- The Dow Jones Industrial Average rose by as much as 68 points.
- Shares of Bank of America and Wells Fargo declined in pre-market trading after reporting mixed quarterly earnings; Goldman Sachs rose after posting higher profits.
- FactSet forecasts a blended earnings decline of 20.5% for S&P 500 companies in the third quarter.
The Dow and broader U.S. stock market traded modestly higher on Wednesday, as investors turned their attention to corporate earnings season.
Dow, S&P 500, Nasdaq Rise
All of Wall Street’s major indexes opened higher after wavering in pre-market trading. The Dow Jones Industrial Average rose by as much 68 points before paring gains later in the session.
Gains were primarily concentrated in energy, communication services, industrials, and information technology stocks. Healthcare, utilities, and consumer staples companies reported modest declines.
Equity markets pulled back from monthly highs Tuesday after Apple’s latest iPhone release failed to woo investors. Concerns about a stimulus deadlock in Congress also weighed on investor confidence. Watch the video below for the latest on Covid-19 stimulus discussions:
Corporate Earnings in Focus
Wall Street’s biggest banks kicked off earnings season this week, with Bank of America and Wells Fargo reporting a decline in profitability. Goldman Sachs, meanwhile, posted higher than expected earnings thanks to a thriving trading desk.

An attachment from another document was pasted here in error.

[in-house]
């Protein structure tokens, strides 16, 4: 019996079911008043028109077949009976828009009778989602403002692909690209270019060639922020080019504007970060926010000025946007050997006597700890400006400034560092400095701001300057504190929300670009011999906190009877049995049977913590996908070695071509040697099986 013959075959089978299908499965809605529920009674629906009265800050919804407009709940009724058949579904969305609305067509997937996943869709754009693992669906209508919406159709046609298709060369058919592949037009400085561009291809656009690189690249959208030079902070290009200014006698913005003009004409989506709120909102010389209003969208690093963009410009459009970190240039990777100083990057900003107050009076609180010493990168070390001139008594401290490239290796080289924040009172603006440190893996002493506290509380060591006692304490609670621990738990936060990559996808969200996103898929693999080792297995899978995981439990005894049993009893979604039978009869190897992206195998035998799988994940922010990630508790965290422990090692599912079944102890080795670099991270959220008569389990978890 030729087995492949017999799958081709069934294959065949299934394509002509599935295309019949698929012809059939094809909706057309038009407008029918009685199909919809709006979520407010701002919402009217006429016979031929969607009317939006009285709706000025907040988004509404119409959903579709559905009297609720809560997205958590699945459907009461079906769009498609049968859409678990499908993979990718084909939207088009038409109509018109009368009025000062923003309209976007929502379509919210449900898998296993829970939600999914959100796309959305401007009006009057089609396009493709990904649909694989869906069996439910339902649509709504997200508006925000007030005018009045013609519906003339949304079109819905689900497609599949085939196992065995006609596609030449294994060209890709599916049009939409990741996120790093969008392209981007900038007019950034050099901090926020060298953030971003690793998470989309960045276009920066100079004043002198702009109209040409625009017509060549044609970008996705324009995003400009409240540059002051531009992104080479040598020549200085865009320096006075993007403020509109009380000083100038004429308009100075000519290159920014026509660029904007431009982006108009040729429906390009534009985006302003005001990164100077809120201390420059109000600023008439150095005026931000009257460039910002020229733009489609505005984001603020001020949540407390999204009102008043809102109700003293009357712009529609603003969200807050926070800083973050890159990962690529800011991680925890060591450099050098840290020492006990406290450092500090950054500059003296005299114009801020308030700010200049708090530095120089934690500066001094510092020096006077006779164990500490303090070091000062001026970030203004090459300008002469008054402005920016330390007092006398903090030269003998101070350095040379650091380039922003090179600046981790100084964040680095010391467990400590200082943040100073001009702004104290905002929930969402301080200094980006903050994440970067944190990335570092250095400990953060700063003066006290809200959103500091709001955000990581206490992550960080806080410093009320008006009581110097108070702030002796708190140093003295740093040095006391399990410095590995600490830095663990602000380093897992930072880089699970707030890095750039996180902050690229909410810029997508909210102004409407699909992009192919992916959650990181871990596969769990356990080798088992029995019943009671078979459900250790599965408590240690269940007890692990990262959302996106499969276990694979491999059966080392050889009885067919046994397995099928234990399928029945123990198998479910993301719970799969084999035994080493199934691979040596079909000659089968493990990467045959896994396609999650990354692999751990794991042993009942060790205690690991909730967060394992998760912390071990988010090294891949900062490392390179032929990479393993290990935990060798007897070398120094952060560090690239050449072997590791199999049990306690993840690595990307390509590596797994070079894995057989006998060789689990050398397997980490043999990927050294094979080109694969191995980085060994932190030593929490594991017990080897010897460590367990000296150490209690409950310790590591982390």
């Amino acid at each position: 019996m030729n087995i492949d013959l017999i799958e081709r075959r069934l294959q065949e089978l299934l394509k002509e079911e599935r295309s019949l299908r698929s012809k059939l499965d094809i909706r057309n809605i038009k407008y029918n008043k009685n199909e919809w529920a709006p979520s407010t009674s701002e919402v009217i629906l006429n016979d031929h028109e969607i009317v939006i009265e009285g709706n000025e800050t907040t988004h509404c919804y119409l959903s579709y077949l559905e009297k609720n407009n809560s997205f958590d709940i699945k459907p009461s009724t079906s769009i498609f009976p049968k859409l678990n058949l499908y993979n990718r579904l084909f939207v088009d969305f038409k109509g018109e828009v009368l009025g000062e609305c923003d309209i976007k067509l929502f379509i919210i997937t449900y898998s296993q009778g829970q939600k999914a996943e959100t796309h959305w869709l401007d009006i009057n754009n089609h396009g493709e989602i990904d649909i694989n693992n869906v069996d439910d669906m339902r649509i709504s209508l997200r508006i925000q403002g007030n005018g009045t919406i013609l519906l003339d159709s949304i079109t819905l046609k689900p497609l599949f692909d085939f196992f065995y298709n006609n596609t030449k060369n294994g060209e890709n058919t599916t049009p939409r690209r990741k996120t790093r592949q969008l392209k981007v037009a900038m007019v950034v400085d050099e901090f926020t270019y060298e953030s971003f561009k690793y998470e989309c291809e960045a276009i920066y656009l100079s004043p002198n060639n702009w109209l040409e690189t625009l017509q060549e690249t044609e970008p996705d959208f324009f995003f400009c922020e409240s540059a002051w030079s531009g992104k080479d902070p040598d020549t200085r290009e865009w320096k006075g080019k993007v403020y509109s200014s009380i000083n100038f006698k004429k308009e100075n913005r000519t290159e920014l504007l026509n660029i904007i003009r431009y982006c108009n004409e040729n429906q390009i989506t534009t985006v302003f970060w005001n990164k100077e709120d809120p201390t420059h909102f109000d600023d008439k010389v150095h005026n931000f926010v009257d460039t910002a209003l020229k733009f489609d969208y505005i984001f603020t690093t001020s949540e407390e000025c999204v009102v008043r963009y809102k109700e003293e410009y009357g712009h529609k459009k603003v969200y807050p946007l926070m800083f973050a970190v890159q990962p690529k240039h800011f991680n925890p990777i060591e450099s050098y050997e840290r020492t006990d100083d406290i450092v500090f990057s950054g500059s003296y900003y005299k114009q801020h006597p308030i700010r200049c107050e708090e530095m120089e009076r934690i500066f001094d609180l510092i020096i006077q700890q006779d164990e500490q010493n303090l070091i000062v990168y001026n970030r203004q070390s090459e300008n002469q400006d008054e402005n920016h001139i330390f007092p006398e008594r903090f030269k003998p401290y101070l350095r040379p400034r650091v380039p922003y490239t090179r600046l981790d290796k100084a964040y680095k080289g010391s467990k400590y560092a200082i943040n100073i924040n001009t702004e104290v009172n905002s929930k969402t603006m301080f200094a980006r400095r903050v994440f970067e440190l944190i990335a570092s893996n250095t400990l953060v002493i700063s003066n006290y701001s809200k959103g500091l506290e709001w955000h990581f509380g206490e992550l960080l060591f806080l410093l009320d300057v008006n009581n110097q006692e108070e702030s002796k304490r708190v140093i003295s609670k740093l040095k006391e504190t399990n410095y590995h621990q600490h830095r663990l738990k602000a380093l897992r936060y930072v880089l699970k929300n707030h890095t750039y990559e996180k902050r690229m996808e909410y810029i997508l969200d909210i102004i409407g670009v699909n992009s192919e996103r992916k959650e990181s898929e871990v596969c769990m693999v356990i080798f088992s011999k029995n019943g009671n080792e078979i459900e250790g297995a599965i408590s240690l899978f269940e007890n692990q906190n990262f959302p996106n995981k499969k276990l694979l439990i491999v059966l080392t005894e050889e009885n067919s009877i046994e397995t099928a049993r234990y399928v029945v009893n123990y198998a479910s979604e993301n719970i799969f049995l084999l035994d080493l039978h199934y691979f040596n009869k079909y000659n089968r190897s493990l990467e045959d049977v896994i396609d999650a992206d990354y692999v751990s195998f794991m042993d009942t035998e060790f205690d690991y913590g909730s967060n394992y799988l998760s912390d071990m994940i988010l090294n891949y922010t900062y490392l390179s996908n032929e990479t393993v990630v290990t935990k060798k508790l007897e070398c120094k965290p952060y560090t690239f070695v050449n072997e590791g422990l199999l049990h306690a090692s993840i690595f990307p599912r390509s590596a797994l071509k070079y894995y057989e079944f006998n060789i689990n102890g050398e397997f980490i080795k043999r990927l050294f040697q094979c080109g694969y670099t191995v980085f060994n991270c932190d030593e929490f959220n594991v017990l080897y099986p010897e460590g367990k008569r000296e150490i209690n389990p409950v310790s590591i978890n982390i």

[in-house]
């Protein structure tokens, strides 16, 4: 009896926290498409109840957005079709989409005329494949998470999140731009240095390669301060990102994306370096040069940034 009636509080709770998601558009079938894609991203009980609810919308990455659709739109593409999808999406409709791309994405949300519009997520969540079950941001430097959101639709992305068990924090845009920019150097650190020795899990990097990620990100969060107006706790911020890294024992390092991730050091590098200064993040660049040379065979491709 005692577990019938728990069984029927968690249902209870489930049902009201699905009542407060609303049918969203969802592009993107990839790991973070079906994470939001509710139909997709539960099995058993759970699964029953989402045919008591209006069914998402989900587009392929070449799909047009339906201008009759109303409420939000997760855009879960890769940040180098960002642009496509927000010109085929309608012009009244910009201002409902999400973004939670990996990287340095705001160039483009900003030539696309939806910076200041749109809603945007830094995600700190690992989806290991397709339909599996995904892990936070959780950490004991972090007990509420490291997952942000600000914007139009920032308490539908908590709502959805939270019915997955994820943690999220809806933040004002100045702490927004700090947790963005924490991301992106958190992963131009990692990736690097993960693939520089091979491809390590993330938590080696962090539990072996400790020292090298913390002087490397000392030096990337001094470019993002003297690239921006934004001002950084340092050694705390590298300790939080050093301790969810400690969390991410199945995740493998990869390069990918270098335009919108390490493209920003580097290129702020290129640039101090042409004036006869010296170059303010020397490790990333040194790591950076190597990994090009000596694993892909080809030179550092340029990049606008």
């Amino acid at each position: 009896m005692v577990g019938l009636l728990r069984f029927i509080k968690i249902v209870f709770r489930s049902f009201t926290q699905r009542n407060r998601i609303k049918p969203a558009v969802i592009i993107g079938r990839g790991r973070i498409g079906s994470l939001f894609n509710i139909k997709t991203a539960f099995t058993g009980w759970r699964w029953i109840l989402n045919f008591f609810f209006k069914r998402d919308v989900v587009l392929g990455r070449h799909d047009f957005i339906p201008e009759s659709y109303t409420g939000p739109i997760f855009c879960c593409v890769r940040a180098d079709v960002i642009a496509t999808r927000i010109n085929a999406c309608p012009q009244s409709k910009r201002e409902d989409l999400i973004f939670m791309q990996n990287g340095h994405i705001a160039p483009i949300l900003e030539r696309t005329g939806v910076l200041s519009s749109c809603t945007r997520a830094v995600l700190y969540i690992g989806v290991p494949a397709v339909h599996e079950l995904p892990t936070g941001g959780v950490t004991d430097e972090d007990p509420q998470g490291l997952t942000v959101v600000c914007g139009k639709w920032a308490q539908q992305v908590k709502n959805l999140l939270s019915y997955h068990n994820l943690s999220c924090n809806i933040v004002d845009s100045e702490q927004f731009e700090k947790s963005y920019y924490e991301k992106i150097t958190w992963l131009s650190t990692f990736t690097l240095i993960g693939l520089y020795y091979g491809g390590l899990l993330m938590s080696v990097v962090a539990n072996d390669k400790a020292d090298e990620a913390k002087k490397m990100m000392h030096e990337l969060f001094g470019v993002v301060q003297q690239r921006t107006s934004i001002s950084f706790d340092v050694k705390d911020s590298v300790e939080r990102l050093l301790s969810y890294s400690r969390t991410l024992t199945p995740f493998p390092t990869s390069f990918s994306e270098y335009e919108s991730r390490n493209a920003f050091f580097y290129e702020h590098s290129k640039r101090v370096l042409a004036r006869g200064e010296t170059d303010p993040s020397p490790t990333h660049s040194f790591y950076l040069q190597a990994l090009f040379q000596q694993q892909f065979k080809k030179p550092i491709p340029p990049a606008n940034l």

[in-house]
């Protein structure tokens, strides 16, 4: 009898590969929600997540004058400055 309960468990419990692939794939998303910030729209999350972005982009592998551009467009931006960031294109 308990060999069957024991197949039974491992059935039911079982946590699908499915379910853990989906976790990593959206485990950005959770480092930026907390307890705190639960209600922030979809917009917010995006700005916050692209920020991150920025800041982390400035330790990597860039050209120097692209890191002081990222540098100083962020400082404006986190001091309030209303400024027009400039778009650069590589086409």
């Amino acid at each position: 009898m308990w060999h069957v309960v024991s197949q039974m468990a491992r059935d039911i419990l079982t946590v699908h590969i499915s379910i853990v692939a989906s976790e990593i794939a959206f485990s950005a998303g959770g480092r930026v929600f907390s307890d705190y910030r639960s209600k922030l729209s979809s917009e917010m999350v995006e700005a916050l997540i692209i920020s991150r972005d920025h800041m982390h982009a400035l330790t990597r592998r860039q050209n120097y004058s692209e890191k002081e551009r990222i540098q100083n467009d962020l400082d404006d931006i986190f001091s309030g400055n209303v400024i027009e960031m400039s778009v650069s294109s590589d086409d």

JPMorgan and Citigroup also reported better than expected results on Tuesday.
According to FactSet, companies in the S&P 500 are expected to report a blended earnings decline of 20.5% in the third quarter. That’s a significant improvement over previous forecasts showing a decline of 25% or more.
Analysts expect all major industrial groups to report a third-quarter loss, but the projected drop is smaller than it was at the end of June.
Earnings expectations suggest investors and analysts are cautiously optimistic about the post-crisis recovery. At the same time, market participants are concerned about a second wave of Covid-19 disrupting modest progress made so far.
The United States has the highest confirmed infections in the world at more than 7.8 million, according to Johns Hopkins University.